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Tale enclosed in one hand
Notes on Albarrán Cabrera
by Angelica Moschin

Being immersed more in a mood than formal clarity, Albarrán Cabrera’s images speak to us in an amalgam of alluring analogies drawn from in-depth investigations of their medium. Their gesture is subtle, revealing worlds that look like timid encounters of forms and affects or, in other words, like long-kept childhood secrets suddenly unearthed by a greedy hand.

“Kairos”. Albarrán Cabrera

Albarran Cabrera is a Barcelona-based duo who dismiss coordination conjunctions, hyphenation and authorship. Within a logic of possibilism, they tell us that if a great event will ever happen in our lives, no matter what form this may take, we’ll recognize it, first and foremost, by the ever-oozing light we used to be dazed by as children when leafing through the pages of our favorite fairy-tales. Under the guise of alchemists engaged in experiments on salt behaviors, their heightened attention allows for a multitude of overlapping planar facets to suddenly become readable. Where separation and conjunction are conflated in the same ecstatic gesture and deployed as one, a certain acknowledgment must emerge in the process and push us to the conclusion that what separates us from life, it eventually binds us to it. To bring it closer to the point, I asked them to elaborate on what triggers this motion. It is, in their words, a layering experience, as though the separation between gold leaf and platinum, reminiscent of the gaps between our past experiences, could be clearly pronounced, formalized and internalized altogether. The magic of juxtapositions. As for the gold leaf, what is at stake in sliding one at the heart of a photo, where we would least suspect its presence? Such a modus operandi not only provides an immediate echo with medieval extensive use of gilding techniques but moreover crystallizes a mode of expression rooted in the senses, in proximity to the viewer and in association with a dimly-lit space. The idea stems from their long-standing fascination for “In Praise of Shadows” by Junichiro Tanizaki who says that gilded lacquerware is not something that one can see in brilliant light and take in at a single glance but rather something that should be left in the dark, doused in depth and mystery.

“The Mouth of Krishna”. Albarrán Cabrera

From Ancient Egyptian generous use of a gold-silver mixture called Electrum to both Islamic and European intricately refined illuminated manuscripts, from the medieval Christian gilded backgrounds to the long-standing Japanese artistic practice called kintsugi, gold has been invariably invested with a myriad of associations primarily conveying images of piety, holiness and purity. This is not to overindulge on technical details, nor to compress the actual scope of their symbols by uncovering the underlying shamanic processes involved in their weaving. It is rather to hint at the potential inherent when form and content, signifier and signified all collide and coincide in terrific synthesis: as Hoffmansthal would put it, no better hideout for the deepest depth than the surface as-is. And Albarran Cabrera adhered to this, wholly and unconditionally, emphasizing the emotional spectrum that manifest itself when the surface is involved and infused with a profusion of painstaking adjustments. At that, what is so poignantly readmitted there, in their delectable little treasure chests, is a tactile experience where the utterances of cotton paper, Gampi paper and gold leaf are mixed and left free to express a discourse less cutting edge than elegiac. Living in a society where HD imagery has become our haunting and unquestionably vexing neighbor over the past ten years, it’s no wonder that we find ourselves more and more frequently engaged in reflections on the side effects of such a side-to-side proximity.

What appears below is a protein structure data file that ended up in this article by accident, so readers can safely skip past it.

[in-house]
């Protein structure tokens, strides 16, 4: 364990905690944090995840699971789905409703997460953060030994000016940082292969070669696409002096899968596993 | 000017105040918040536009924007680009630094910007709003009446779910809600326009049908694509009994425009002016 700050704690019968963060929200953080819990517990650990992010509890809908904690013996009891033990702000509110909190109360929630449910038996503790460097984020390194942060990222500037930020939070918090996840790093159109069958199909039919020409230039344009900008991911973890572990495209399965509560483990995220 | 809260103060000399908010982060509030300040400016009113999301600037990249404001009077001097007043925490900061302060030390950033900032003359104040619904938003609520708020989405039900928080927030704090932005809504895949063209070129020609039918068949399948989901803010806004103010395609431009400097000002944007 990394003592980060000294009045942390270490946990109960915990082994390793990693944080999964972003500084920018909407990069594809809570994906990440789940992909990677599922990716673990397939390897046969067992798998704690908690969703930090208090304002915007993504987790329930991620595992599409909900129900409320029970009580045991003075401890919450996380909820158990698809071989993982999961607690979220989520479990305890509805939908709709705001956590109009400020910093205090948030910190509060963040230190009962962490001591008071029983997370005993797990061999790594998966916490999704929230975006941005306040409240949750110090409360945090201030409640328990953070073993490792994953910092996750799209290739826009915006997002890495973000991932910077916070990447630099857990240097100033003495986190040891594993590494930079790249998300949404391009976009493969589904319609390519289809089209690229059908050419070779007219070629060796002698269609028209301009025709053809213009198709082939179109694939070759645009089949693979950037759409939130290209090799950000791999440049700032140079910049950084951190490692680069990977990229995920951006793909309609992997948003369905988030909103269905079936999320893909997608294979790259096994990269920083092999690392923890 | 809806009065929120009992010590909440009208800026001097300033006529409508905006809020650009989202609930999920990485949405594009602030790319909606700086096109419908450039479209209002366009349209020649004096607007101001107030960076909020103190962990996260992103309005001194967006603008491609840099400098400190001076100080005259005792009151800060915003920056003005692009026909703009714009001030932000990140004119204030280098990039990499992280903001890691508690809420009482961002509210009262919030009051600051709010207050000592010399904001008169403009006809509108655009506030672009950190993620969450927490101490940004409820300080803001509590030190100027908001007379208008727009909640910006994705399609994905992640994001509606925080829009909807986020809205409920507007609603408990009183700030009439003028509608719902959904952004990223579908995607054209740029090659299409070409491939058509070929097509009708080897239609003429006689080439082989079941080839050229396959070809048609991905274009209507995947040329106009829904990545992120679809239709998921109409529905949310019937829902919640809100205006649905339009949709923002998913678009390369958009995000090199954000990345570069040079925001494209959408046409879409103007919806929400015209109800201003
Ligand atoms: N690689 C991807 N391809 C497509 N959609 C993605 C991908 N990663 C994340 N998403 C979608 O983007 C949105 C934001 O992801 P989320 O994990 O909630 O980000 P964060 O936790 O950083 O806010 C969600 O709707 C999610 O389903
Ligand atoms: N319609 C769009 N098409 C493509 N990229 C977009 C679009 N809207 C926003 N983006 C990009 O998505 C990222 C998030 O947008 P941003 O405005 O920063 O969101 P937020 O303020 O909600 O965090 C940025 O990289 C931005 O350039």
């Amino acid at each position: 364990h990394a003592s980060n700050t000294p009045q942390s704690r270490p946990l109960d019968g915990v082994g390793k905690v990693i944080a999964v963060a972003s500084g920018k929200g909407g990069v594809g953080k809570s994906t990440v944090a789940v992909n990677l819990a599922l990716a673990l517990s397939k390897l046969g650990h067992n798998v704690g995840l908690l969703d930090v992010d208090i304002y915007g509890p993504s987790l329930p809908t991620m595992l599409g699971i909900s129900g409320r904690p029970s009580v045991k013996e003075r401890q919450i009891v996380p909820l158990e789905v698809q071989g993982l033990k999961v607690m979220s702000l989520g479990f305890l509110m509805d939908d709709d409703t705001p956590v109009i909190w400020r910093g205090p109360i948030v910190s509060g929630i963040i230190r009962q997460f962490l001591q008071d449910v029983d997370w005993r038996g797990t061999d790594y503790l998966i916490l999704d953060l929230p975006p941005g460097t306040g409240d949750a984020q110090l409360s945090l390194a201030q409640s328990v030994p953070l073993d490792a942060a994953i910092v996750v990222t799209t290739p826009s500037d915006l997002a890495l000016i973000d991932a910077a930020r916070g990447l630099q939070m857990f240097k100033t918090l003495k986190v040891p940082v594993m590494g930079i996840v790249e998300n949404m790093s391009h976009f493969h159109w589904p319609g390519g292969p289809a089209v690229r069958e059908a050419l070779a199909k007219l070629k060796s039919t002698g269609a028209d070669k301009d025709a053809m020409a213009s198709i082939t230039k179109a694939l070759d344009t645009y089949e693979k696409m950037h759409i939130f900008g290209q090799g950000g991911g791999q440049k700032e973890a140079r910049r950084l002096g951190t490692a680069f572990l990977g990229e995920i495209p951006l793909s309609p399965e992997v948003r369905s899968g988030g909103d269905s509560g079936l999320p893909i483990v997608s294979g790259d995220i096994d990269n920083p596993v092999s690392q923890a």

“This is you here”,  Albarrán Cabrera

To cling to this, how could something so carefully represented, so embedded with extra-refined and high-resolution representation of corporeality dismiss the body and its most basic functions? At its limits, HD seems not only failing in giving a trustworthy account of ourselves but moreover allows for a blissful and not-so temporary oblivion of our senses to take over. Within this context, Albarran Cabrera put forward their plea for a reassuringly familiar gesture, one that would eventually restore our senses and miraculously open up a breach in the center of ourselves. By willingly thrusting aside any high-brow metaphysical ruminations involving hidden meanings and interpretations, their work genuinely elicits Proustian reflections on the expanse of thought and memory. At that, memory can be definitively regarded as the fils rouge that runs through all their works and allows for unique, unprecedented connections to take place. “This is you here”, for example, explores how the reconstitution of a memory as pure fiction might stand for a way to build identities. And the series “Kairos”, self-explanatory from the title, together with “Nyx” aim to dispel any sense of temporal progression while eliciting reflections on humanity’s near-universal quest for meaning and significance in what is, still, a largely incomprehensible Universe.

“Nyx”. Albarrán Cabrera